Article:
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Can you cook a nutritious, delicious dinner for $11.59?

Now, can you make that using only, say, a coffee maker?

David Brody ’08 can—and has. Now, just a year after graduating from Sarah Lawrence, he is bringing such feats to the Food Network, where he’s producing a show called $11.59.

Often, the transition from college to work brings major change. For Brody—other than gaining more time to experiment with different cooking approaches—not so much.

“I created the show in my dorm room last year,” he says. “The point is that you can cook pretty much anywhere, with anything. People on the show cook conventional things in an unconventional way on a tight budget.

“Take an iron. You can make a panini with that.”

Brody’s original concept was to show students at different colleges cooking with whatever was on hand. He pitched this idea to a Food Network staffer whom he met at a party.

Although pilots were made and did well in focus groups, the network decided to aim for an older audience. “It still works pretty well since it’s a recession and everyone’s broke,” Brody notes.

The show is set in the apartments of people ages 21 to 28 in the New York area. A judge challenges them to, for instance, “impress me with an interesting way of making a sushi roll. You don’t have a sushi mat, you don’t have the normal appliances.”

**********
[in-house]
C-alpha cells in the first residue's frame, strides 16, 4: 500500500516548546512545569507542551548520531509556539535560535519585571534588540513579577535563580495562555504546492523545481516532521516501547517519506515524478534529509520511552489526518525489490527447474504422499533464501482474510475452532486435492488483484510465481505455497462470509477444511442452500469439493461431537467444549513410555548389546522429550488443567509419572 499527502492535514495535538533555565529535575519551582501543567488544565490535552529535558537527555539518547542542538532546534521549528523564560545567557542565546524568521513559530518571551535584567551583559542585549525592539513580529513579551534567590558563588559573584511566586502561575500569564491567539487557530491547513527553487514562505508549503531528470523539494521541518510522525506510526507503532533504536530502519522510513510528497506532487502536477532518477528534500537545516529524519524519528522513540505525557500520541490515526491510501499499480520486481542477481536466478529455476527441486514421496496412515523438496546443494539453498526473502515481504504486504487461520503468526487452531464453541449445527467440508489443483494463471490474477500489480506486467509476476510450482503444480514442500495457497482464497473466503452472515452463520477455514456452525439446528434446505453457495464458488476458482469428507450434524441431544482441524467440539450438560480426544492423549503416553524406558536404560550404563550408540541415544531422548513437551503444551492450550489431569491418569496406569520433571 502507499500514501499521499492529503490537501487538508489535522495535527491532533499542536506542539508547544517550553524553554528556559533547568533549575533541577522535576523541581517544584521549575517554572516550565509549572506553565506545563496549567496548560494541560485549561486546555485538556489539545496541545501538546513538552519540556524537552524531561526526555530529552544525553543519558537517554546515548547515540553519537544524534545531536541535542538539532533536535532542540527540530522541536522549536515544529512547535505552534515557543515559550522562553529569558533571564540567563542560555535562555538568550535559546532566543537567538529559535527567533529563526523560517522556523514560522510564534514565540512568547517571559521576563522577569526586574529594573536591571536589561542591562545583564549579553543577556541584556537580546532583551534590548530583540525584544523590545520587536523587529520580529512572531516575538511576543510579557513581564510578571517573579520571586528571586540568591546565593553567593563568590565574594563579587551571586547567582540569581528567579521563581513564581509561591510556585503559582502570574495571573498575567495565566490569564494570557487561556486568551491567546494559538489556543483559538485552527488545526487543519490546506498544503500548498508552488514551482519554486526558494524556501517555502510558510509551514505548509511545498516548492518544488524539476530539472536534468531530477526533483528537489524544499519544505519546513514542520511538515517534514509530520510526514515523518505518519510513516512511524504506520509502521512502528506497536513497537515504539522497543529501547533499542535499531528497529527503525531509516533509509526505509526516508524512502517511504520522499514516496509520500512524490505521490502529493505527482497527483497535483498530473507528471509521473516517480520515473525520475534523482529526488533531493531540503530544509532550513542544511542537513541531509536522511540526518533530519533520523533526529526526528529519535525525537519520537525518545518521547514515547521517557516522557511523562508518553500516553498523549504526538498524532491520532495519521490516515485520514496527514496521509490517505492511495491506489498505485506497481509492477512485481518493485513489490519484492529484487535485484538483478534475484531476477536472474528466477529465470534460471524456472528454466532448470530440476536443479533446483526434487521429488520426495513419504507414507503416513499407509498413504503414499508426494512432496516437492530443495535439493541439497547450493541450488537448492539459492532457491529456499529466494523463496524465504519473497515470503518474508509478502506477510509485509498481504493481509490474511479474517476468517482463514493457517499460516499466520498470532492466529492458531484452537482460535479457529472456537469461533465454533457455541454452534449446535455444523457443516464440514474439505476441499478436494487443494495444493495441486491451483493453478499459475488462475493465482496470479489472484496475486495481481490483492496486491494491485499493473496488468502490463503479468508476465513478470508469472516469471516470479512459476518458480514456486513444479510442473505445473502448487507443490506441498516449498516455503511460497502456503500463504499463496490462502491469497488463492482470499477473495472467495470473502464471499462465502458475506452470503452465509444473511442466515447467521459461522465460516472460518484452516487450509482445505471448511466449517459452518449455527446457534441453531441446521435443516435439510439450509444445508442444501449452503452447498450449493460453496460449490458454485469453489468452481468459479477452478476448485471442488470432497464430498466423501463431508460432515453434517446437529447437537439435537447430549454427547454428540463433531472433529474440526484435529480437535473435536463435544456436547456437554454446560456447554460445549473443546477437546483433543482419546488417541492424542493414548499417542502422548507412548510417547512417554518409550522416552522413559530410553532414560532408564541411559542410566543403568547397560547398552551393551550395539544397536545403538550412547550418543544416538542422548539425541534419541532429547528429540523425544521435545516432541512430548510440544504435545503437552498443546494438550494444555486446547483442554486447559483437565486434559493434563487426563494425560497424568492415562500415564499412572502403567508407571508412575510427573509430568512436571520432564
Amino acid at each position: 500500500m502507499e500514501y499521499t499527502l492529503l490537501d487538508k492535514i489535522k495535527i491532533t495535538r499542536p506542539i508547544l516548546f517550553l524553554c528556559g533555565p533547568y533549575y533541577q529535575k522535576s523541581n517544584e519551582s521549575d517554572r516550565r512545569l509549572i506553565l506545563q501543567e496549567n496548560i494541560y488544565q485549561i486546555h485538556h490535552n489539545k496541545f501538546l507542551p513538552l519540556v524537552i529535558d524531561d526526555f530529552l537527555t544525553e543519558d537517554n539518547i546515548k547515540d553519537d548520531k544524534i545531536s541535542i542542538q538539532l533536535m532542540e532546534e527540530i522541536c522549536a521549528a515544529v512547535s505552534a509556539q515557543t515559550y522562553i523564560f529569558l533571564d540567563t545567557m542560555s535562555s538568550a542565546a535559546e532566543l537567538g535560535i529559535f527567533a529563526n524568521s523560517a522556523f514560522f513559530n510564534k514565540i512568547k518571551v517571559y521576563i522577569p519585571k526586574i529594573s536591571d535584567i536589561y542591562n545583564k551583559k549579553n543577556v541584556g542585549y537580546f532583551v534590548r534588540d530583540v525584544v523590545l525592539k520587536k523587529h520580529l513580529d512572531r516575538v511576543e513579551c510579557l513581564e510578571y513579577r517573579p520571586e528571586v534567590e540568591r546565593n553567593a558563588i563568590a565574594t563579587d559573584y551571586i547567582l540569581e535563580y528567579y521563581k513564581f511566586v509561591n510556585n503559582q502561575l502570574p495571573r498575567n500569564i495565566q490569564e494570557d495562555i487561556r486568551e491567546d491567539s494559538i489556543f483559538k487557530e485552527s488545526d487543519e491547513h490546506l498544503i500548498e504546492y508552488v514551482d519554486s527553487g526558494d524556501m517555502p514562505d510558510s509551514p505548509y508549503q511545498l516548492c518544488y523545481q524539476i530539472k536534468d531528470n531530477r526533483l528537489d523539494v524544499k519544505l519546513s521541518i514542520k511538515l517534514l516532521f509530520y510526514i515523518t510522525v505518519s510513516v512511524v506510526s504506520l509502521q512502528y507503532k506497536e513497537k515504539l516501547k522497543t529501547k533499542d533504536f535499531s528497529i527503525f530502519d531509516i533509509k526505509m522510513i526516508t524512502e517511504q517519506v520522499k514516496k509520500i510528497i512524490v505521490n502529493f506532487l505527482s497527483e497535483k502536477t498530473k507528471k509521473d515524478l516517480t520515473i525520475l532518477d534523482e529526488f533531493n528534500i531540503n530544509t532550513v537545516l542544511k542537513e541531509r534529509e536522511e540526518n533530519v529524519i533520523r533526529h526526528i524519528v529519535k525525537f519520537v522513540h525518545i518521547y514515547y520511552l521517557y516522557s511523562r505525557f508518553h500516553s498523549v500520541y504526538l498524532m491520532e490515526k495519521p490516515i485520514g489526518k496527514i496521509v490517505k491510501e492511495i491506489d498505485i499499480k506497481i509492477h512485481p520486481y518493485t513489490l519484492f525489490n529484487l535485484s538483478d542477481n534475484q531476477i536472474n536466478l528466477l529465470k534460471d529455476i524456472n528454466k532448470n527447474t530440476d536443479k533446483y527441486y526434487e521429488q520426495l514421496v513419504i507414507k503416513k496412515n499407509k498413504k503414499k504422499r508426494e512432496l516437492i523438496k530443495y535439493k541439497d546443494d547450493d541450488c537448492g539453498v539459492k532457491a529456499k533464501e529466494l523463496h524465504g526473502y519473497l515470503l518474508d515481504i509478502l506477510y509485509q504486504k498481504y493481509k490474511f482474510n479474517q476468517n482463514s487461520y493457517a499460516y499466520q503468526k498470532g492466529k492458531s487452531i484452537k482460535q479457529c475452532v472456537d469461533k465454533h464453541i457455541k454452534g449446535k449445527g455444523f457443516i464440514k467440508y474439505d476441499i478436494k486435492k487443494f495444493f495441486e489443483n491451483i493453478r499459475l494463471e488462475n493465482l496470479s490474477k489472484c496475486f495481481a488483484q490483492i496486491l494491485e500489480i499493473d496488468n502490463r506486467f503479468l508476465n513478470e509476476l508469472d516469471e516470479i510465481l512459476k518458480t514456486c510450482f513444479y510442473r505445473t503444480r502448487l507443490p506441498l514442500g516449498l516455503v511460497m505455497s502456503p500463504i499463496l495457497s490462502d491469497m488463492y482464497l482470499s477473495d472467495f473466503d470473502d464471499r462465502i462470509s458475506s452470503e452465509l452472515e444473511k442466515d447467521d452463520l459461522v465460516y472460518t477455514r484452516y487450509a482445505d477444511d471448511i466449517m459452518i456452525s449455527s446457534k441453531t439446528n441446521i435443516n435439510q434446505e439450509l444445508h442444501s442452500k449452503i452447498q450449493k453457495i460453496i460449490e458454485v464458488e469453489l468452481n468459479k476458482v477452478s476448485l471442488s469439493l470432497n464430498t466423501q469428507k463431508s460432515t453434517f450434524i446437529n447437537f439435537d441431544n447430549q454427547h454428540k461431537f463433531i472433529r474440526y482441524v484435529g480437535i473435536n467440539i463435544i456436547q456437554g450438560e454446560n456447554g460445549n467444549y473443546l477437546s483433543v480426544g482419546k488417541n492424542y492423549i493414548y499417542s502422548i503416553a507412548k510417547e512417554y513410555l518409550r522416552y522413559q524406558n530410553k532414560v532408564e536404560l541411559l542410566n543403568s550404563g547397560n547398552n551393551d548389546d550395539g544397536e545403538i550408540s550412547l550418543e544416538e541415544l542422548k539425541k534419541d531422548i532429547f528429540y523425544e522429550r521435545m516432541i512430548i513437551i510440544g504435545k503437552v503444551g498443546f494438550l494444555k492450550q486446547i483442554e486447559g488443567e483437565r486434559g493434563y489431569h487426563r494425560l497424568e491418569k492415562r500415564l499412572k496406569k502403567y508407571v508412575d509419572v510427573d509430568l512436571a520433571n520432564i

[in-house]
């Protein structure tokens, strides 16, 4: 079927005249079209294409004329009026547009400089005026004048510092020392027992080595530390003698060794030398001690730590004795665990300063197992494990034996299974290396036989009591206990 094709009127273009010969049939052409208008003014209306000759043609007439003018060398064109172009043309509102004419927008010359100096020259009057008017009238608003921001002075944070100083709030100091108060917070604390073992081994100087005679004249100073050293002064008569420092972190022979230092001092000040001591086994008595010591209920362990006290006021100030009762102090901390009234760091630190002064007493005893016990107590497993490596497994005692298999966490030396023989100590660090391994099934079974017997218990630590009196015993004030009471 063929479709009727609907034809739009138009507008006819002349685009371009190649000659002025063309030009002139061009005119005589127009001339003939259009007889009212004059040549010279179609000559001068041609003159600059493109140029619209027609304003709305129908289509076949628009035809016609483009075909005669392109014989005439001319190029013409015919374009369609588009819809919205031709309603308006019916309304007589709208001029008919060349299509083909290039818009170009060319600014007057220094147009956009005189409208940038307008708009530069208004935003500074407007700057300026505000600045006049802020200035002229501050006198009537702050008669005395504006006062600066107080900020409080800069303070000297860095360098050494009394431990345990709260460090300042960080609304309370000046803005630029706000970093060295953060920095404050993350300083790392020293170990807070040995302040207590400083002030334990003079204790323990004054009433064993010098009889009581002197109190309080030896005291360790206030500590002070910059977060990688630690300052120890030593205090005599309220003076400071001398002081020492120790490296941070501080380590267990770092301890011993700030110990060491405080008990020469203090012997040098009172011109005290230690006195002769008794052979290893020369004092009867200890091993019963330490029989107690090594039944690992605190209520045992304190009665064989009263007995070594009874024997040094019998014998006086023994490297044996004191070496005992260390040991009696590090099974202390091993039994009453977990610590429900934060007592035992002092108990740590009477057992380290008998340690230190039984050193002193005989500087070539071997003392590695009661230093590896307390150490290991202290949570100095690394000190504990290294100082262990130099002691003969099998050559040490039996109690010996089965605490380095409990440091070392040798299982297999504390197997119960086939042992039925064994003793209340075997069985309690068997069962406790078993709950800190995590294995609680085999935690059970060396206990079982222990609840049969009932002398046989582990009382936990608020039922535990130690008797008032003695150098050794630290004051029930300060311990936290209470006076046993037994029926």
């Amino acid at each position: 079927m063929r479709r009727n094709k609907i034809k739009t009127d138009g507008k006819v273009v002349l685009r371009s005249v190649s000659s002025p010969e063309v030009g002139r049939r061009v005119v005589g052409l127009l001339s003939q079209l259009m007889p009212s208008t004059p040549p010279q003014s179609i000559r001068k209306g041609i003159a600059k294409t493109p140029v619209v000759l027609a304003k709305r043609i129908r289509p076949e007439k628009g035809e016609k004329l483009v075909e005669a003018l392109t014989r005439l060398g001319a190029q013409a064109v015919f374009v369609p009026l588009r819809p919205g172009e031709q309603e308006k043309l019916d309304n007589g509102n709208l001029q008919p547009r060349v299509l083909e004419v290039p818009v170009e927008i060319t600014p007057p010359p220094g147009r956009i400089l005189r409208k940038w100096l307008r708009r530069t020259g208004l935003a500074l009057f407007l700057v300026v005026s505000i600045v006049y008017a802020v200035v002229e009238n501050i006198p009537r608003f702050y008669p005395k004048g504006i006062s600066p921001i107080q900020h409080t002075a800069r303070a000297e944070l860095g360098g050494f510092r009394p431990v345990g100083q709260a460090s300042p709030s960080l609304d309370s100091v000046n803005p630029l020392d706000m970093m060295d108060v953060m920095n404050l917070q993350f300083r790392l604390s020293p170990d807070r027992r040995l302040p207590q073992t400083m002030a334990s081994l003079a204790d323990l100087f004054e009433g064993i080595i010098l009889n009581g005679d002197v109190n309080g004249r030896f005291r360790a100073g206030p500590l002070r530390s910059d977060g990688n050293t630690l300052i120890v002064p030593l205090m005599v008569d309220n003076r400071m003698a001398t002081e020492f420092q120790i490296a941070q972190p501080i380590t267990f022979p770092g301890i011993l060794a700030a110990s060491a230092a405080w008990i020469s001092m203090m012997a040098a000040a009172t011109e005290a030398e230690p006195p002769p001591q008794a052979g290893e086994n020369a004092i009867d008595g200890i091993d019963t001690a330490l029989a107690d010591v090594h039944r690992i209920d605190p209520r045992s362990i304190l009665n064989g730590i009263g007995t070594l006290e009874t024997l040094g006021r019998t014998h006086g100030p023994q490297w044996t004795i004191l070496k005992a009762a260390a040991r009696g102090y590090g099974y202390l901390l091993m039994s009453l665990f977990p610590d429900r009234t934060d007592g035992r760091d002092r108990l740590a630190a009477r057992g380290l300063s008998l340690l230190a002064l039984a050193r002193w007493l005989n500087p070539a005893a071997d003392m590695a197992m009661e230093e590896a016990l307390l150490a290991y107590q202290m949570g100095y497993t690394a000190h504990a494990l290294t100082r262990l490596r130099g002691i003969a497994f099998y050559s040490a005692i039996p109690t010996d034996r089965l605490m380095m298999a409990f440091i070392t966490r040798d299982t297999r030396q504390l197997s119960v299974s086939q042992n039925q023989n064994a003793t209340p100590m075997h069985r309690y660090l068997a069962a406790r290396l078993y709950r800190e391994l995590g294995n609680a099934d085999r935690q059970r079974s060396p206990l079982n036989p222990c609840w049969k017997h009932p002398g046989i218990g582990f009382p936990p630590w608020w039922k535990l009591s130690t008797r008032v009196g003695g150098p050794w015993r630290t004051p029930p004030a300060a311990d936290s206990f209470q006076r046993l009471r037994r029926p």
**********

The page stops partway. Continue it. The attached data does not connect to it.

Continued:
In another episode, says Brody, “we have them cook salmon and a side dish, but we don’t let them use the stove. Contestants can try to fry the fish with the hot plate of a coffee maker, or they can use a hand-held blow torch to sear it.”

Brody has worked in a few restaurants, he says, but has basically relied on his own experience cooking in the Dudley Lawrence mini-kitchen to create the show. Other than working for the Obama campaign, it has been his job since graduation.

Jonathan Tarlin and Eric Morgan, both 2008 graduates as well, joined Brody as writers for $11.59 in August. The show is slated to run on the Food Network’s Web site in the spring.

by Lisa W. Romano

in kitchen

Jonathan Tarlin, Eric Morgan, and David Brody (right) eschew normal kitchen tools as well as pricy groceries in their Food Network show.

Photo by Alanna Martinez ’ 10

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Watch the show—retitled The $12 Challenge after we went to press—on the Food Network.